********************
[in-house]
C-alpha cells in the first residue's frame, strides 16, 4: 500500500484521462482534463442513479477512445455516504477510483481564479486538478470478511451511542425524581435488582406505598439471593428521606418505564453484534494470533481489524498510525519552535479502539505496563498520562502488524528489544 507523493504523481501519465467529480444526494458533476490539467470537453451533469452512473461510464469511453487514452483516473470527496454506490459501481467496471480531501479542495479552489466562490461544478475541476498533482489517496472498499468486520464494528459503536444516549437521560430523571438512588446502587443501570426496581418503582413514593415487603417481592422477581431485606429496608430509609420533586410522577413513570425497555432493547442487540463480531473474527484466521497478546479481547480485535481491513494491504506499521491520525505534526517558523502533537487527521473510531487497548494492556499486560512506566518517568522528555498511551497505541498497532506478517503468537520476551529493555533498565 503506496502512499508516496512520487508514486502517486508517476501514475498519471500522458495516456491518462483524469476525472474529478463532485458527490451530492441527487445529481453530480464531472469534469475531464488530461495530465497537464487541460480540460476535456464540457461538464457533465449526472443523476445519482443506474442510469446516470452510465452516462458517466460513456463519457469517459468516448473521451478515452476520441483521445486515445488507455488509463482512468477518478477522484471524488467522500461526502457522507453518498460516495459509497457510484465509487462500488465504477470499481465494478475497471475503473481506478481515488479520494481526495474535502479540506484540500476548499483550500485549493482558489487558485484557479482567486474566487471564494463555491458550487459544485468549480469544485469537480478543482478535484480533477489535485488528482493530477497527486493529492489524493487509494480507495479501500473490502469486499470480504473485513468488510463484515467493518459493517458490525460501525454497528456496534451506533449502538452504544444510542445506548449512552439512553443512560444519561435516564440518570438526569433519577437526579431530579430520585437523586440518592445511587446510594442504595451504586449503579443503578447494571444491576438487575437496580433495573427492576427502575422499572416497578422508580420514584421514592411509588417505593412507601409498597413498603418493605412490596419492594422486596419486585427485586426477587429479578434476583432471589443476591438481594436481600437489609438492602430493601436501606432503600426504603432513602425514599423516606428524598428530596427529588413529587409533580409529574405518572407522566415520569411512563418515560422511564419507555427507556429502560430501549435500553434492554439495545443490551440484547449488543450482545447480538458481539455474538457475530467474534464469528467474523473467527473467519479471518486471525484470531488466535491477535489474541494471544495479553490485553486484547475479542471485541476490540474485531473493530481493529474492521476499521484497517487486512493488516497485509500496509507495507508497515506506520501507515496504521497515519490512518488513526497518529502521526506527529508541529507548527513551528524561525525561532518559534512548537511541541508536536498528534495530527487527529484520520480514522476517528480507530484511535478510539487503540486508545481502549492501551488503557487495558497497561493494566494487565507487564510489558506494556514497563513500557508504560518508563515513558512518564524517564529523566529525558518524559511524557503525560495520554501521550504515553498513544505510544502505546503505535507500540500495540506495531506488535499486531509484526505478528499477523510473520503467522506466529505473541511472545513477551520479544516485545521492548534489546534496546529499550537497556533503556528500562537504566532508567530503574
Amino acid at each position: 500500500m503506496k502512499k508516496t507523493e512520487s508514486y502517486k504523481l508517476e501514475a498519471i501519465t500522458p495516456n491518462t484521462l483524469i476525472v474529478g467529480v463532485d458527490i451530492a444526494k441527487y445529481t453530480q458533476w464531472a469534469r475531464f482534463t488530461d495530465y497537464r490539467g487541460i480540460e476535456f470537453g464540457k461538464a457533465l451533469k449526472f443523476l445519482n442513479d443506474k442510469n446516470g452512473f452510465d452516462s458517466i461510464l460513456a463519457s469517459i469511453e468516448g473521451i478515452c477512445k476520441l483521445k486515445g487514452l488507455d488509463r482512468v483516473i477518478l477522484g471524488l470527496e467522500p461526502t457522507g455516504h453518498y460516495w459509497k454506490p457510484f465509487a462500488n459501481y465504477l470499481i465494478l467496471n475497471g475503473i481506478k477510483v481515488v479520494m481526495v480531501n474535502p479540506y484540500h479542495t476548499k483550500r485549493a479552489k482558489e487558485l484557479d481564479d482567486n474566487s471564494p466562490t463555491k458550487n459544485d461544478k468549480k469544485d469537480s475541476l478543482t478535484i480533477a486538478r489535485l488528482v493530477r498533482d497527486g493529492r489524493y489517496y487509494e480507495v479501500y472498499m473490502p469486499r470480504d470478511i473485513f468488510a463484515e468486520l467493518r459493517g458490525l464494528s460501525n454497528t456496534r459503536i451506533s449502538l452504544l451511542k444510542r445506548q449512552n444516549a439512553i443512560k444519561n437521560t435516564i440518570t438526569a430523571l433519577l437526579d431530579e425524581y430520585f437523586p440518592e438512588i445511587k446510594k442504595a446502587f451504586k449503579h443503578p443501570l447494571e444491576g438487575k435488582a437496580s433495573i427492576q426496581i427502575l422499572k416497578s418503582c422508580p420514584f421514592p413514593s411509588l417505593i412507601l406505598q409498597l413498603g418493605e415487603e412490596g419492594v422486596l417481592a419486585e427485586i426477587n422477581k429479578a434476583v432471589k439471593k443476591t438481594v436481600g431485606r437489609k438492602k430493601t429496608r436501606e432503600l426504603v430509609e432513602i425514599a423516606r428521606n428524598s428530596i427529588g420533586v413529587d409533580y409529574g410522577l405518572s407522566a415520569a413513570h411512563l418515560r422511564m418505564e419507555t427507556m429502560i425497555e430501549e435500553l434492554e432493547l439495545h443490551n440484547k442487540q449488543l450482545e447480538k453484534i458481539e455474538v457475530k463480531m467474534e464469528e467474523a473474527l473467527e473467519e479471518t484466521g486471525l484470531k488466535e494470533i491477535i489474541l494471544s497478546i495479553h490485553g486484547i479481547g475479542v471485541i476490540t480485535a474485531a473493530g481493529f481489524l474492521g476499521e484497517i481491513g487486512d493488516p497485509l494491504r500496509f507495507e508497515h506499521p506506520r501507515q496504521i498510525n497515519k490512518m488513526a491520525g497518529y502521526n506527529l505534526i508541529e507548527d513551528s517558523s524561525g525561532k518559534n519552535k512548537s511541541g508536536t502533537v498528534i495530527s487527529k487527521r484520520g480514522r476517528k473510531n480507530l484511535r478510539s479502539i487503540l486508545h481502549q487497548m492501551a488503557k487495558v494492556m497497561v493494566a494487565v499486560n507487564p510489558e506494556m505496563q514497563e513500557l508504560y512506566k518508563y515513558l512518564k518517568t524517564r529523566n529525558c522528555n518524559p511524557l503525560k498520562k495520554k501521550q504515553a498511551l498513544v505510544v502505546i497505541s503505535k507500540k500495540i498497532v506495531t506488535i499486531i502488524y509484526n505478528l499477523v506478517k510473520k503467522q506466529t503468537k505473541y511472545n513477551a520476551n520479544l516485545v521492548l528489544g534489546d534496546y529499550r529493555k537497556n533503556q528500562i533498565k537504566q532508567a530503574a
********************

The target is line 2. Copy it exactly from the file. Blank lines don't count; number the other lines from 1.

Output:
C-alpha cells in the first residue's frame, strides 16, 4: 500500500484521462482534463442513479477512445455516504477510483481564479486538478470478511451511542425524581435488582406505598439471593428521606418505564453484534494470533481489524498510525519552535479502539505496563498520562502488524528489544 507523493504523481501519465467529480444526494458533476490539467470537453451533469452512473461510464469511453487514452483516473470527496454506490459501481467496471480531501479542495479552489466562490461544478475541476498533482489517496472498499468486520464494528459503536444516549437521560430523571438512588446502587443501570426496581418503582413514593415487603417481592422477581431485606429496608430509609420533586410522577413513570425497555432493547442487540463480531473474527484466521497478546479481547480485535481491513494491504506499521491520525505534526517558523502533537487527521473510531487497548494492556499486560512506566518517568522528555498511551497505541498497532506478517503468537520476551529493555533498565 503506496502512499508516496512520487508514486502517486508517476501514475498519471500522458495516456491518462483524469476525472474529478463532485458527490451530492441527487445529481453530480464531472469534469475531464488530461495530465497537464487541460480540460476535456464540457461538464457533465449526472443523476445519482443506474442510469446516470452510465452516462458517466460513456463519457469517459468516448473521451478515452476520441483521445486515445488507455488509463482512468477518478477522484471524488467522500461526502457522507453518498460516495459509497457510484465509487462500488465504477470499481465494478475497471475503473481506478481515488479520494481526495474535502479540506484540500476548499483550500485549493482558489487558485484557479482567486474566487471564494463555491458550487459544485468549480469544485469537480478543482478535484480533477489535485488528482493530477497527486493529492489524493487509494480507495479501500473490502469486499470480504473485513468488510463484515467493518459493517458490525460501525454497528456496534451506533449502538452504544444510542445506548449512552439512553443512560444519561435516564440518570438526569433519577437526579431530579430520585437523586440518592445511587446510594442504595451504586449503579443503578447494571444491576438487575437496580433495573427492576427502575422499572416497578422508580420514584421514592411509588417505593412507601409498597413498603418493605412490596419492594422486596419486585427485586426477587429479578434476583432471589443476591438481594436481600437489609438492602430493601436501606432503600426504603432513602425514599423516606428524598428530596427529588413529587409533580409529574405518572407522566415520569411512563418515560422511564419507555427507556429502560430501549435500553434492554439495545443490551440484547449488543450482545447480538458481539455474538457475530467474534464469528467474523473467527473467519479471518486471525484470531488466535491477535489474541494471544495479553490485553486484547475479542471485541476490540474485531473493530481493529474492521476499521484497517487486512493488516497485509500496509507495507508497515506506520501507515496504521497515519490512518488513526497518529502521526506527529508541529507548527513551528524561525525561532518559534512548537511541541508536536498528534495530527487527529484520520480514522476517528480507530484511535478510539487503540486508545481502549492501551488503557487495558497497561493494566494487565507487564510489558506494556514497563513500557508504560518508563515513558512518564524517564529523566529525558518524559511524557503525560495520554501521550504515553498513544505510544502505546503505535507500540500495540506495531506488535499486531509484526505478528499477523510473520503467522506466529505473541511472545513477551520479544516485545521492548534489546534496546529499550537497556533503556528500562537504566532508567530503574